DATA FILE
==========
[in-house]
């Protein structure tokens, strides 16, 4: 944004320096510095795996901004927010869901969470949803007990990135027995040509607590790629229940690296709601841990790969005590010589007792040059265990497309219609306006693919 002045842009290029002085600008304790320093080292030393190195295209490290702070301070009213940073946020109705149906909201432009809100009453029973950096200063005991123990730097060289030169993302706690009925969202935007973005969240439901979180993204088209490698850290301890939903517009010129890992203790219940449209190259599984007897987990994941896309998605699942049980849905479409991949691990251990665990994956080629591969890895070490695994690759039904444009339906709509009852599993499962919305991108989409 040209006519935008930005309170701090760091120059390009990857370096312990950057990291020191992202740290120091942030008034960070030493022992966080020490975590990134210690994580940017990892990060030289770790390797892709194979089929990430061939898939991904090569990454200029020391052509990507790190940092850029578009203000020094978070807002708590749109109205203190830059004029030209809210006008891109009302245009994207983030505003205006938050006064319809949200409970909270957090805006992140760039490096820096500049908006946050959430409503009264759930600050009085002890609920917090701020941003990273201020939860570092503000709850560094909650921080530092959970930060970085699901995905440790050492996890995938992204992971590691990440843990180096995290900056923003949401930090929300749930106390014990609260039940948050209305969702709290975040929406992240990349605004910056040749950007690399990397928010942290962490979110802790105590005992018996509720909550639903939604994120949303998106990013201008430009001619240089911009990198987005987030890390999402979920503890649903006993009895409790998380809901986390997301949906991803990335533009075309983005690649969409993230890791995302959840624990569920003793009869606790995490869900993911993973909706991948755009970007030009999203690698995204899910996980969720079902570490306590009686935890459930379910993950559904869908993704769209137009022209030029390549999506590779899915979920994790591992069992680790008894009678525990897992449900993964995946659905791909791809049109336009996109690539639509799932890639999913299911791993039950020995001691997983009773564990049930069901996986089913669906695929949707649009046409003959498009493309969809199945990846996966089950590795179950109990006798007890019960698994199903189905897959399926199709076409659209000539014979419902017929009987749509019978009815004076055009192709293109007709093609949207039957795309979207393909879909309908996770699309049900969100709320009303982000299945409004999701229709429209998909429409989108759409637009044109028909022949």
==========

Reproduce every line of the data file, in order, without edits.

[in-house]
């Protein structure tokens, strides 16, 4: 944004320096510095795996901004927010869901969470949803007990990135027995040509607590790629229940690296709601841990790969005590010589007792040059265990497309219609306006693919 002045842009290029002085600008304790320093080292030393190195295209490290702070301070009213940073946020109705149906909201432009809100009453029973950096200063005991123990730097060289030169993302706690009925969202935007973005969240439901979180993204088209490698850290301890939903517009010129890992203790219940449209190259599984007897987990994941896309998605699942049980849905479409991949691990251990665990994956080629591969890895070490695994690759039904444009339906709509009852599993499962919305991108989409 040209006519935008930005309170701090760091120059390009990857370096312990950057990291020191992202740290120091942030008034960070030493022992966080020490975590990134210690994580940017990892990060030289770790390797892709194979089929990430061939898939991904090569990454200029020391052509990507790190940092850029578009203000020094978070807002708590749109109205203190830059004029030209809210006008891109009302245009994207983030505003205006938050006064319809949200409970909270957090805006992140760039490096820096500049908006946050959430409503009264759930600050009085002890609920917090701020941003990273201020939860570092503000709850560094909650921080530092959970930060970085699901995905440790050492996890995938992204992971590691990440843990180096995290900056923003949401930090929300749930106390014990609260039940948050209305969702709290975040929406992240990349605004910056040749950007690399990397928010942290962490979110802790105590005992018996509720909550639903939604994120949303998106990013201008430009001619240089911009990198987005987030890390999402979920503890649903006993009895409790998380809901986390997301949906991803990335533009075309983005690649969409993230890791995302959840624990569920003793009869606790995490869900993911993973909706991948755009970007030009999203690698995204899910996980969720079902570490306590009686935890459930379910993950559904869908993704769209137009022209030029390549999506590779899915979920994790591992069992680790008894009678525990897992449900993964995946659905791909791809049109336009996109690539639509799932890639999913299911791993039950020995001691997983009773564990049930069901996986089913669906695929949707649009046409003959498009493309969809199945990846996966089950590795179950109990006798007890019960698994199903189905897959399926199709076409659209000539014979419902017929009987749509019978009815004076055009192709293109007709093609949207039957795309979207393909879909309908996770699309049900969100709320009303982000299945409004999701229709429209998909429409989108759409637009044109028909022949």